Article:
Miryam Kabakov's new anthology features first-person narratives from queer Orthodox Jewish women
In his writings, the influential 12th century Jewish philosopher Maimonides speaks of a group of women. He tells men in his community, ''You shouldn't let your wives go in to visit with them, and you shouldn't let them go visit your wives.'' In other words, stay away from non-heterosexual women.
''I was ecstatic to read that,'' says Miryam Kabakov, a queer Jewish scholar. ''This was the first time where I found myself in ancient texts and rabbinic texts. Wow, there's a Jewish law that actually applies [to me]," she remembers thinking.
Though it is an admonition, the sheer fact of recognition is what's most important, reasons Kabakov. ''[Maimonides] is actually acknowledging [queer women] as a community and as a force, and as sort of an identity. Which is more than a lot of rabbis do today.''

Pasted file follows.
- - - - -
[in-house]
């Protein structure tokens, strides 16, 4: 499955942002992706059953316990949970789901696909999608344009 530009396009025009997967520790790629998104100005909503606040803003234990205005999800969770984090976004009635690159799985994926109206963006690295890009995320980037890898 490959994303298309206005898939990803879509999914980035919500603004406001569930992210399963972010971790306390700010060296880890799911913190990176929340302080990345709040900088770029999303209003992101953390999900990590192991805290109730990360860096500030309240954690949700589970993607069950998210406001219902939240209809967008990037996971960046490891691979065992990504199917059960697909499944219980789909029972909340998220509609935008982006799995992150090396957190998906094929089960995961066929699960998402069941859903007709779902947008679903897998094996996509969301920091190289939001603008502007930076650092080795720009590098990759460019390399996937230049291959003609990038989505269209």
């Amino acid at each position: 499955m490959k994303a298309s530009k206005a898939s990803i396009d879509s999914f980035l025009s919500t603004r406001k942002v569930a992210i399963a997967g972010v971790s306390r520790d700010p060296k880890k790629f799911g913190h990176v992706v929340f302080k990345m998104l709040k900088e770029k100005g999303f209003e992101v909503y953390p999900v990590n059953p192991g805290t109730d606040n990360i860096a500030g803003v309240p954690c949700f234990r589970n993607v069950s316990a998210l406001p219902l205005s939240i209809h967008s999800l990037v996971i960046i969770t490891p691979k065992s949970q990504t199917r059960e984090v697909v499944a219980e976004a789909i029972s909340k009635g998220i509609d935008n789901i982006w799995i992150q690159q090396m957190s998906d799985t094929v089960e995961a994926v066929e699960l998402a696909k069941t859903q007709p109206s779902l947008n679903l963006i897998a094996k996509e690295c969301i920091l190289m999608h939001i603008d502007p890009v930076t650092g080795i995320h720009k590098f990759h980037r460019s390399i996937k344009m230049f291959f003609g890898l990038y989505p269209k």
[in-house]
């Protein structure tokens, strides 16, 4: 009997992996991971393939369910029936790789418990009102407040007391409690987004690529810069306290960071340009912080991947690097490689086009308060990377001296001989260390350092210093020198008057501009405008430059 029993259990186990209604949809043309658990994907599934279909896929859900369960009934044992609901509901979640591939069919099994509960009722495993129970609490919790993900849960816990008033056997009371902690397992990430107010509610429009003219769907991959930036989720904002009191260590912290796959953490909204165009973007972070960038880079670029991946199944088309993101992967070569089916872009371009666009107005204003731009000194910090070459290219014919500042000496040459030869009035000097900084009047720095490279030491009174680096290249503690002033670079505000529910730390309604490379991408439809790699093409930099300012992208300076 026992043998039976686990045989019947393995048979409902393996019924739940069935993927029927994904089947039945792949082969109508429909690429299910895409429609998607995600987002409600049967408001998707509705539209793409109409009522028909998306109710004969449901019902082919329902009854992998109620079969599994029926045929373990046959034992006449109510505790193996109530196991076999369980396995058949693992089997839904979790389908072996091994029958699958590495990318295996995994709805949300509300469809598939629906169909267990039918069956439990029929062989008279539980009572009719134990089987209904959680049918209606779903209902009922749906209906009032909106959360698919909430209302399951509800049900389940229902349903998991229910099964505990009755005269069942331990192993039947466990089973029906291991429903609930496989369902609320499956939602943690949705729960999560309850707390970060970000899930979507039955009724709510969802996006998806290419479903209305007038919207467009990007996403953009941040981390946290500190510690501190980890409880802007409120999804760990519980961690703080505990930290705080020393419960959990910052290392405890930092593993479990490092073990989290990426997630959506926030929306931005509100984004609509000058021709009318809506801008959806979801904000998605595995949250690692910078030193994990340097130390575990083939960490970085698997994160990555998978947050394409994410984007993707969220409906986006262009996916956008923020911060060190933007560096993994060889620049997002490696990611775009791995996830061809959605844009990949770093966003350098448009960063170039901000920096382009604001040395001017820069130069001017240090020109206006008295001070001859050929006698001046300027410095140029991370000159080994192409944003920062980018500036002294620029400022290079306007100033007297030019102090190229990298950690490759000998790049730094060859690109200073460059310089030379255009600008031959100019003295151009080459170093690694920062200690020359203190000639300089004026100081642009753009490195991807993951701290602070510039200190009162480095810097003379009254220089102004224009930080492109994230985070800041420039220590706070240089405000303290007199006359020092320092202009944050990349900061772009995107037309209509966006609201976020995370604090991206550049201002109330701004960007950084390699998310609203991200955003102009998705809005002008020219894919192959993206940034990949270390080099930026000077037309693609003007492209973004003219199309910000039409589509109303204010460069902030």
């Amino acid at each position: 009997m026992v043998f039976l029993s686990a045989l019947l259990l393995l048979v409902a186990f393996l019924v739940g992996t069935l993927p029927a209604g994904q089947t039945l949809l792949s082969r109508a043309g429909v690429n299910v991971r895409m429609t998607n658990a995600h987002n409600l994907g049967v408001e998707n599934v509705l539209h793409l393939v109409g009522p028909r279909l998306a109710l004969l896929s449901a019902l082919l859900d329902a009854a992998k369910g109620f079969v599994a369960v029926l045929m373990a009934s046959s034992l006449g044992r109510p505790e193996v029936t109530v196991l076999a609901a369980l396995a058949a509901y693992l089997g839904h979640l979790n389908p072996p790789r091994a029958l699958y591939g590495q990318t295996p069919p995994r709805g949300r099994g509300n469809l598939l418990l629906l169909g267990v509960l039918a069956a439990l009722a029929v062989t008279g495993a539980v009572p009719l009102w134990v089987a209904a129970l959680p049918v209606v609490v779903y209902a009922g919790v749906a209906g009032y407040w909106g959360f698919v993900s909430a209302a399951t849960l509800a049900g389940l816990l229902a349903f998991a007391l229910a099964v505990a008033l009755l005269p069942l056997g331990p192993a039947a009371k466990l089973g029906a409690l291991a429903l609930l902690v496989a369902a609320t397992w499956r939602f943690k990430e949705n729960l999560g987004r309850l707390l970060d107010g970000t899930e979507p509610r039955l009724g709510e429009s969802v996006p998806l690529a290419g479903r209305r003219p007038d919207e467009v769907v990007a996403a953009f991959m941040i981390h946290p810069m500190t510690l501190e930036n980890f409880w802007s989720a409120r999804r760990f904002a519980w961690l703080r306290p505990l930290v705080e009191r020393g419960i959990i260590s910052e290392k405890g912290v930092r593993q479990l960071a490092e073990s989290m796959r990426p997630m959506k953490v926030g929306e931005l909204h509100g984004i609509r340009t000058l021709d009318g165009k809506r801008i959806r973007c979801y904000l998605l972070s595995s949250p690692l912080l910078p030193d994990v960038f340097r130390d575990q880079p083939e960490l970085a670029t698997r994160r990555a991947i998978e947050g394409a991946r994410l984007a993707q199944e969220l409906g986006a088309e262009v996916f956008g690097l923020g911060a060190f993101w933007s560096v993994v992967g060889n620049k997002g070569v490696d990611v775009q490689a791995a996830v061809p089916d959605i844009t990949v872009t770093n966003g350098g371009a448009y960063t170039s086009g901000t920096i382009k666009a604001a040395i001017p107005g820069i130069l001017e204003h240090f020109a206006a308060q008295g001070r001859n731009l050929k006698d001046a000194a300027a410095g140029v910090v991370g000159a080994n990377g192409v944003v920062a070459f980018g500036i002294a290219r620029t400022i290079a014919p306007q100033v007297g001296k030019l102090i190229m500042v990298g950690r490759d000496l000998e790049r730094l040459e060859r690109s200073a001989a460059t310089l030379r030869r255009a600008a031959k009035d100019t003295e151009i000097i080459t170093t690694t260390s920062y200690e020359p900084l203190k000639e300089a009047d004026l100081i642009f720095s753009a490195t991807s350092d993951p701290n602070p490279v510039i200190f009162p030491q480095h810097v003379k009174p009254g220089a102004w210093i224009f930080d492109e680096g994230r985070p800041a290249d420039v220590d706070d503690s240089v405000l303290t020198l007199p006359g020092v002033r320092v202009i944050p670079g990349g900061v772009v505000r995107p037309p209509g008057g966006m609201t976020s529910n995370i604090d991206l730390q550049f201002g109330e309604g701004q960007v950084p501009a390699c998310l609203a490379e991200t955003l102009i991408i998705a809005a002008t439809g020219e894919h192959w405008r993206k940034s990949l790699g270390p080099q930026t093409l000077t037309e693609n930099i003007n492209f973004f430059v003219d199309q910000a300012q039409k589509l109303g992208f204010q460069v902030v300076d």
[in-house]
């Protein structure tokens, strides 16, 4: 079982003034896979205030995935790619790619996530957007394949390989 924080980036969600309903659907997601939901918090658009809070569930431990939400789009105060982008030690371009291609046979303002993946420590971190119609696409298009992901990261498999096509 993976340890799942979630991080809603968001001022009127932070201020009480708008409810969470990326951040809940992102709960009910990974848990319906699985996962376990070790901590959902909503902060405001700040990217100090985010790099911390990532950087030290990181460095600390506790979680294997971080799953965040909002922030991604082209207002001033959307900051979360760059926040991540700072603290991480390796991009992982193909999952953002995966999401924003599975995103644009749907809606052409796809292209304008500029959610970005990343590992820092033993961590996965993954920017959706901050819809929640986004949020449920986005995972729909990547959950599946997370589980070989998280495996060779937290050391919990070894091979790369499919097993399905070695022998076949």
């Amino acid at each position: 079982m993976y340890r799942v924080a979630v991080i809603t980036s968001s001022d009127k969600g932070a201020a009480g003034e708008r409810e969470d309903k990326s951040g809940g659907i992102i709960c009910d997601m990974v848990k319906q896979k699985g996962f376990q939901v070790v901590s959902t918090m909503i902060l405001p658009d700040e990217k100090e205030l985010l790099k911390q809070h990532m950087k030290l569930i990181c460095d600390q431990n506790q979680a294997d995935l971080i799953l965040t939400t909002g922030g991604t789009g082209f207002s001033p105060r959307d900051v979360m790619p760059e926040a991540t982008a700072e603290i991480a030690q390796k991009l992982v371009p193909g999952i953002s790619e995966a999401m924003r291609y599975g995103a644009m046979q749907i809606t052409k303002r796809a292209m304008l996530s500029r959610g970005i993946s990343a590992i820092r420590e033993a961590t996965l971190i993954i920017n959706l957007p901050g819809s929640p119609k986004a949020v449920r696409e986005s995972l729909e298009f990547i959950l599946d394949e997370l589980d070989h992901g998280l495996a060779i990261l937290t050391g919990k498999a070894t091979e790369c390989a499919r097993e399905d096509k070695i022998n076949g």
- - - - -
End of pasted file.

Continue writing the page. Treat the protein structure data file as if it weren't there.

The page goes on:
Maimonides's admonition gives life to the title of the new anthology, Keep Your Wives Away From Them: Orthodox Women, Unorthodox Desires. Edited by Kabakov, the book is a collection of first-person narratives.
''I knew there were a lot of LGBTQ Orthodox and traditional [Jewish] women who had a lot to say and haven't really had a chance to have their voices be heard,'' she says. Kabakov and two other contributors to the book will participate in a reading and discussion Wednesday, Oct. 20, as part of D.C.'s Jewish Literary Festival.
''I really want the reading to be a place where other Orthodox LGBTQ women find each other,'' says Kabakov, who calls herself ''traditionally observant'' but prefers ''post-Orthodox.''
The book is intended as a steppingstone for a larger project on the subject. ''It's joyous to be a traditional Jew and it's joyous to be gay or lesbian,'' says Kabakov. ''And the two intersecting makes for even more joy.'' --Doug Rule
Miryam Kabakov's reading takes place Wednesday, Oct. 20, at 7:30 p.m. at D.C.'s Jewish Community Center, 1529 16th St. NW. Tickets are $11. Call 202-777-3251 or visit washingtondcjcc.org/litfest.